At this week's Qatar Motor Show, which runs from January 26 to 29, Volkswagen will unveil the third and latest iteration of its two-seater diesel-electric hybrid concept series, the new XL1 Super Efficient Vehicle (SEV). The first two vehicles of the series were the 1-litre concept car unveiled back in April 2002 and the L1 study from the 2009 Frankfurt motor show.
With the new and evolved concept model, VW has managed to further improve the car's fuel economy to a staggering 0.9 lt/100 km, equal to 261 mpg US and 313 mpg UK while emitting a mere 24 g/km of CO2.
Technical advances aside, the major difference between the XL1 and its predecessors is VW's more conventional approach with the automaker dropping the narrow packaging and tandem seating of the L1 in favor of a much better looking and practical design with the driver and passenger placed next to each.
The XL1 is motivated by a small 800 cc TDI two-cylinder common rail diesel engine developing 48-horsepower. It’s linked to an electric motor producing an additional 27HP, resulting in a combined output of 75HP.
That might not sound impressive, but keep in mind that the XL1 tips the scales at just 795 kg or 1,752 pounds, thanks to the extensive use of lightweight materials throughout including Carbon Fibre Reinforced Polymer parts for the body, magnesium for the wheels, ceramics for the brake discs and aluminium for dampers, steering system and brake calipers.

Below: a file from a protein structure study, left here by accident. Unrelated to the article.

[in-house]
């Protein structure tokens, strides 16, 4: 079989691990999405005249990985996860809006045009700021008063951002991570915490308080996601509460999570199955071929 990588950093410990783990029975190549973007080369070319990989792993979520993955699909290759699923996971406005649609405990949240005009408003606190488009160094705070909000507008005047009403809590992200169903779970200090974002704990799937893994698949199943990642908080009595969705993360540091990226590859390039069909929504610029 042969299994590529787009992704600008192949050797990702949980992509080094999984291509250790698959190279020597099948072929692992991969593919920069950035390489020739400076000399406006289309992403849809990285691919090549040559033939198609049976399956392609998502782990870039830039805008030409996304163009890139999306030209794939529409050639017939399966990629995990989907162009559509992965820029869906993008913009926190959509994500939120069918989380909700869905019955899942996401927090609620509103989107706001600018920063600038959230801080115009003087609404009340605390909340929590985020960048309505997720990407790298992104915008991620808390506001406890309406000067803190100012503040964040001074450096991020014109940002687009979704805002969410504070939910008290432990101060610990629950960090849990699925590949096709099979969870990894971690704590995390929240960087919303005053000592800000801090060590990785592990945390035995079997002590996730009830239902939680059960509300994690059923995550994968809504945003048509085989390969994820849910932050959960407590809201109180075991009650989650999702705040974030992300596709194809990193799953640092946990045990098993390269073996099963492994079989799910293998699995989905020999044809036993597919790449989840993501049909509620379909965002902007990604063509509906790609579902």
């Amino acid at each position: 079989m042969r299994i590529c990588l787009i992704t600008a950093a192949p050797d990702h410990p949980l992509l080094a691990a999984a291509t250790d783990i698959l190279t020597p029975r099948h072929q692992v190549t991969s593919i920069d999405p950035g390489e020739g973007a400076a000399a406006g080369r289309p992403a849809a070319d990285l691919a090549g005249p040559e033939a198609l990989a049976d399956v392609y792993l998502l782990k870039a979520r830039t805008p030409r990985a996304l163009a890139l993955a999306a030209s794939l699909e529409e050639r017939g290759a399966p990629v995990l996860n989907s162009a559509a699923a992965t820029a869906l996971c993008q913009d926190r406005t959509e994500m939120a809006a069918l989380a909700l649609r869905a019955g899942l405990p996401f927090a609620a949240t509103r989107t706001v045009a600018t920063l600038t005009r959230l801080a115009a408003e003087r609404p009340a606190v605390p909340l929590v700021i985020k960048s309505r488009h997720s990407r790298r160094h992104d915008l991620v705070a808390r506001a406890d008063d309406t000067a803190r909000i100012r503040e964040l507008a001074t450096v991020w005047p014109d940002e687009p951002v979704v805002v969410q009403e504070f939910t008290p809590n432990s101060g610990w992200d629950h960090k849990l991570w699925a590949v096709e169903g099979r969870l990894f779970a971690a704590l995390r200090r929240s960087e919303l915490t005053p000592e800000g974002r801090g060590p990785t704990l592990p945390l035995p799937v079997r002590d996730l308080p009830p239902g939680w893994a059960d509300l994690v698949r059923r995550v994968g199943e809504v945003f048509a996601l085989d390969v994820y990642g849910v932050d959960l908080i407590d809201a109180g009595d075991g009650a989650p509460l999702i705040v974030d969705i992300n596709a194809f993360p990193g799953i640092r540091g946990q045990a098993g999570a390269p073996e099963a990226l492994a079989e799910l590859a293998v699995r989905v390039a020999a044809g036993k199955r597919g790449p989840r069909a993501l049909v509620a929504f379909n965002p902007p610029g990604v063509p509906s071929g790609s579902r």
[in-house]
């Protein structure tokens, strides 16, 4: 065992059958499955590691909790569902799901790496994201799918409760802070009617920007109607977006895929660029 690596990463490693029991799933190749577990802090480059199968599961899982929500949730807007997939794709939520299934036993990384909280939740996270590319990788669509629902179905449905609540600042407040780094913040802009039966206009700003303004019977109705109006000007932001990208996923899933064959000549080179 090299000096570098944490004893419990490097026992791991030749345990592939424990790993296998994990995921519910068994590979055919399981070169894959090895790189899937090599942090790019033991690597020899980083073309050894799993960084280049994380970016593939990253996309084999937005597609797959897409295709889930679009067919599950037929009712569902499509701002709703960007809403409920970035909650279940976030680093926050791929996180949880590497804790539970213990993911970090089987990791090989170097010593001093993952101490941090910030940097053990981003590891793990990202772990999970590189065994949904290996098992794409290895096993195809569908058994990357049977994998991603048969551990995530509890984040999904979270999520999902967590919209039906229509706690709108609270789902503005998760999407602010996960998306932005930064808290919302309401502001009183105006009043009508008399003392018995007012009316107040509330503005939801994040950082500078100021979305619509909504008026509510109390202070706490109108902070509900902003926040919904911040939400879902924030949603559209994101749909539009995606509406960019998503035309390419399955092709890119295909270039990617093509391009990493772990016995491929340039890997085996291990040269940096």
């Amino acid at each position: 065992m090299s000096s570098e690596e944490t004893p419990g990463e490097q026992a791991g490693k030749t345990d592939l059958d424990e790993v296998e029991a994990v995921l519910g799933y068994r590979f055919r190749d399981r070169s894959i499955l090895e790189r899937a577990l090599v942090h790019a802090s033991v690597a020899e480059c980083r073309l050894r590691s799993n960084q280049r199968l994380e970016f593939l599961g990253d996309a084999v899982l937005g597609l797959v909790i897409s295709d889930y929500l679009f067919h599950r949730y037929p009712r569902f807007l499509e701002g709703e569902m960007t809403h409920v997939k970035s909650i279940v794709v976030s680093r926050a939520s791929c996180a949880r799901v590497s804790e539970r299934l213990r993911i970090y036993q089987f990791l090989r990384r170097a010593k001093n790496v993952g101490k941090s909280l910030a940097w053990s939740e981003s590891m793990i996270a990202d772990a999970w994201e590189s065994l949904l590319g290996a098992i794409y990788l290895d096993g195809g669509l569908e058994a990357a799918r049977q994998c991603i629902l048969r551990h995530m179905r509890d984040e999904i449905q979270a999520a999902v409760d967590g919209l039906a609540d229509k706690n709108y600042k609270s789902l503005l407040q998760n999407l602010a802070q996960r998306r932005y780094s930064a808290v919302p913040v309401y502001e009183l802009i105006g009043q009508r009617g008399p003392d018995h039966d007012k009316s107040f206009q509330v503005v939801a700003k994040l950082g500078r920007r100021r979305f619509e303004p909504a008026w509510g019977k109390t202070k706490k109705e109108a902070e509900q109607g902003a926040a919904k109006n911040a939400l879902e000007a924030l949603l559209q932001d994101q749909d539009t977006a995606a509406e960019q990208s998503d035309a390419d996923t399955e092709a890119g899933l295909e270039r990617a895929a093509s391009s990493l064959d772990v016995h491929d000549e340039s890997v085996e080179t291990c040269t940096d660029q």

The car is equipped with a seven-speed DSG gearbox with an automatic clutch mounted between the diesel engine and eclectic motor. VW says the electric motor can either work independently of the TDI engine or in tandem when accelerating. In pure electric mode the XL1 can reach speed of up to 35 km [22 mph] before the diesel engine cuts in. Accelerating from rest to 100km/h [62 mph] comes in 11.9 seconds, while the electronically limited top speed is 160 km/h [99 mph].
The styling of the XL1 is borne out of functional requirements – easy access to the interior is granted via a pair of elegant scissor doors that hinge on the A-pillar while the profile of the car has been honed in the wind tunnel, the result being a remarkable coefficient of drag figure of 0.186.
The XL1’s overall length (3,970 mm) and width (1,682 mm) are similar to those of a Volkswagen Polo, but its height, at just 1,184 mm, is more akin to that of a Lamborghini Gallardo Spyder. Other notable highlights include the scissor-style doors that hinge on the A-pillar and the impressive coefficient of drag figure of 0.186.
Volkswagen said it does not have any plans to put the XL1 into production, but added that many of the concept's features including the powertrain and lightweight materials may find their way into the firm's next generation of eco-friendly vehicles.